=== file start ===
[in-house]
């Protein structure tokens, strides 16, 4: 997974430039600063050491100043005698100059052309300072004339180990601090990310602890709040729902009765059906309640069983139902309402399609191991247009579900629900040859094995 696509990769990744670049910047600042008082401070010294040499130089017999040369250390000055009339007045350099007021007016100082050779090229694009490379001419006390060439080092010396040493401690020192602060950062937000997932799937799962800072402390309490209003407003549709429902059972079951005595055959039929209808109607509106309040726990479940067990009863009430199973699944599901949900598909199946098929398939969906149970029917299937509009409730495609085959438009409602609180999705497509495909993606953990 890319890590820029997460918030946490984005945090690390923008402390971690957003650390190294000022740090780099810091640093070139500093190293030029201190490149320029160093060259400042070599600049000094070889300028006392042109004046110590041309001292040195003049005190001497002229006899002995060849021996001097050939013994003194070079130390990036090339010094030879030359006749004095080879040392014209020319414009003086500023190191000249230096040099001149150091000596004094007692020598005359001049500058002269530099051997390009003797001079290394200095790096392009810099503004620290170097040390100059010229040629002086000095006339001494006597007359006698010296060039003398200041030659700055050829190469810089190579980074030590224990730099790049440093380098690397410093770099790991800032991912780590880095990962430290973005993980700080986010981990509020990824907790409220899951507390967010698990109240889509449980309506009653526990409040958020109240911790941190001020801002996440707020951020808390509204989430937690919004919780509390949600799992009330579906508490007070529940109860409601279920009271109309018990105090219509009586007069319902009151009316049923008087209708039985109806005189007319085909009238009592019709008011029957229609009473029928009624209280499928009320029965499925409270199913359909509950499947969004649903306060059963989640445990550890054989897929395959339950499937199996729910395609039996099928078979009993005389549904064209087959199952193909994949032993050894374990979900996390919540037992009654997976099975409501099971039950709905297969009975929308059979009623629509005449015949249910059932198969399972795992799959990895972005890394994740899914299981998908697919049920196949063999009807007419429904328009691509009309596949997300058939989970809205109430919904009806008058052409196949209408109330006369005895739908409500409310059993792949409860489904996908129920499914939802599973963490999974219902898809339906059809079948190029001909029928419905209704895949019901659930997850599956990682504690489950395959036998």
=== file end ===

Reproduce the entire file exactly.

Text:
[in-house]
């Protein structure tokens, strides 16, 4: 997974430039600063050491100043005698100059052309300072004339180990601090990310602890709040729902009765059906309640069983139902309402399609191991247009579900629900040859094995 696509990769990744670049910047600042008082401070010294040499130089017999040369250390000055009339007045350099007021007016100082050779090229694009490379001419006390060439080092010396040493401690020192602060950062937000997932799937799962800072402390309490209003407003549709429902059972079951005595055959039929209808109607509106309040726990479940067990009863009430199973699944599901949900598909199946098929398939969906149970029917299937509009409730495609085959438009409602609180999705497509495909993606953990 890319890590820029997460918030946490984005945090690390923008402390971690957003650390190294000022740090780099810091640093070139500093190293030029201190490149320029160093060259400042070599600049000094070889300028006392042109004046110590041309001292040195003049005190001497002229006899002995060849021996001097050939013994003194070079130390990036090339010094030879030359006749004095080879040392014209020319414009003086500023190191000249230096040099001149150091000596004094007692020598005359001049500058002269530099051997390009003797001079290394200095790096392009810099503004620290170097040390100059010229040629002086000095006339001494006597007359006698010296060039003398200041030659700055050829190469810089190579980074030590224990730099790049440093380098690397410093770099790991800032991912780590880095990962430290973005993980700080986010981990509020990824907790409220899951507390967010698990109240889509449980309506009653526990409040958020109240911790941190001020801002996440707020951020808390509204989430937690919004919780509390949600799992009330579906508490007070529940109860409601279920009271109309018990105090219509009586007069319902009151009316049923008087209708039985109806005189007319085909009238009592019709008011029957229609009473029928009624209280499928009320029965499925409270199913359909509950499947969004649903306060059963989640445990550890054989897929395959339950499937199996729910395609039996099928078979009993005389549904064209087959199952193909994949032993050894374990979900996390919540037992009654997976099975409501099971039950709905297969009975929308059979009623629509005449015949249910059932198969399972795992799959990895972005890394994740899914299981998908697919049920196949063999009807007419429904328009691509009309596949997300058939989970809205109430919904009806008058052409196949209408109330006369005895739908409500409310059993792949409860489904996908129920499914939802599973963490999974219902898809339906059809079948190029001909029928419905209704895949019901659930997850599956990682504690489950395959036998």